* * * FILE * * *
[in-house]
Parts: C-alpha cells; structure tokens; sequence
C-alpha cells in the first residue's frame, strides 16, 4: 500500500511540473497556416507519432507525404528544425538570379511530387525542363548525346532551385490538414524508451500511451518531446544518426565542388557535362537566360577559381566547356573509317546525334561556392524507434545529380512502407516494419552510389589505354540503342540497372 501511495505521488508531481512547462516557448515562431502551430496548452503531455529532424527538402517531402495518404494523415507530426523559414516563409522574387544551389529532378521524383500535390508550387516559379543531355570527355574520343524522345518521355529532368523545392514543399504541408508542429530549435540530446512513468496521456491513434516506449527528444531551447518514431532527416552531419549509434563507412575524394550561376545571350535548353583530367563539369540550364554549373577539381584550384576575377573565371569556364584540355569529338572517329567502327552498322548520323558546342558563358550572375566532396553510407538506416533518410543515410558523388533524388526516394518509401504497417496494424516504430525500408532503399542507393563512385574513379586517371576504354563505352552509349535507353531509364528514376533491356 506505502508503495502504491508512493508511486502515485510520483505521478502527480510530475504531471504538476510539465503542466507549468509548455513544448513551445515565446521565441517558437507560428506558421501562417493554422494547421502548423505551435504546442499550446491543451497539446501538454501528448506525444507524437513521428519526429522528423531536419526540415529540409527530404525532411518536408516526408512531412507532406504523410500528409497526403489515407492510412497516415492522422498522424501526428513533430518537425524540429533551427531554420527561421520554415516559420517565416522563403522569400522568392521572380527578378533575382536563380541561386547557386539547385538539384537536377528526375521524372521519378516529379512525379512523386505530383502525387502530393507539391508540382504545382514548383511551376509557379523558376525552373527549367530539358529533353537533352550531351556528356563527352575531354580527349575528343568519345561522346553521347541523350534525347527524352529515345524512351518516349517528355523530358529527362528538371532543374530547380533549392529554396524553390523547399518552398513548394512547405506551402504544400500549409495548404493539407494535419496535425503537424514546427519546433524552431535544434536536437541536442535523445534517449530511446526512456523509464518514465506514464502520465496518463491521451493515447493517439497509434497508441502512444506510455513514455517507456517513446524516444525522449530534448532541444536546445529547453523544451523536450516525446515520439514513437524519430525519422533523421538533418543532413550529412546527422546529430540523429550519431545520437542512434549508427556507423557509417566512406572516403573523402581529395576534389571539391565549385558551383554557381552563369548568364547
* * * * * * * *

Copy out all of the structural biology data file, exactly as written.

[in-house]
Parts: C-alpha cells; structure tokens; sequence
C-alpha cells in the first residue's frame, strides 16, 4: 500500500511540473497556416507519432507525404528544425538570379511530387525542363548525346532551385490538414524508451500511451518531446544518426565542388557535362537566360577559381566547356573509317546525334561556392524507434545529380512502407516494419552510389589505354540503342540497372 501511495505521488508531481512547462516557448515562431502551430496548452503531455529532424527538402517531402495518404494523415507530426523559414516563409522574387544551389529532378521524383500535390508550387516559379543531355570527355574520343524522345518521355529532368523545392514543399504541408508542429530549435540530446512513468496521456491513434516506449527528444531551447518514431532527416552531419549509434563507412575524394550561376545571350535548353583530367563539369540550364554549373577539381584550384576575377573565371569556364584540355569529338572517329567502327552498322548520323558546342558563358550572375566532396553510407538506416533518410543515410558523388533524388526516394518509401504497417496494424516504430525500408532503399542507393563512385574513379586517371576504354563505352552509349535507353531509364528514376533491356 506505502508503495502504491508512493508511486502515485510520483505521478502527480510530475504531471504538476510539465503542466507549468509548455513544448513551445515565446521565441517558437507560428506558421501562417493554422494547421502548423505551435504546442499550446491543451497539446501538454501528448506525444507524437513521428519526429522528423531536419526540415529540409527530404525532411518536408516526408512531412507532406504523410500528409497526403489515407492510412497516415492522422498522424501526428513533430518537425524540429533551427531554420527561421520554415516559420517565416522563403522569400522568392521572380527578378533575382536563380541561386547557386539547385538539384537536377528526375521524372521519378516529379512525379512523386505530383502525387502530393507539391508540382504545382514548383511551376509557379523558376525552373527549367530539358529533353537533352550531351556528356563527352575531354580527349575528343568519345561522346553521347541523350534525347527524352529515345524512351518516349517528355523530358529527362528538371532543374530547380533549392529554396524553390523547399518552398513548394512547405506551402504544400500549409495548404493539407494535419496535425503537424514546427519546433524552431535544434536536437541536442535523445534517449530511446526512456523509464518514465506514464502520465496518463491521451493515447493517439497509434497508441502512444506510455513514455517507456517513446524516444525522449530534448532541444536546445529547453523544451523536450516525446515520439514513437524519430525519422533523421538533418543532413550529412546527422546529430540523429550519431545520437542512434549508427556507423557509417566512406572516403573523402581529395576534389571539391565549385558551383554557381552563369548568364547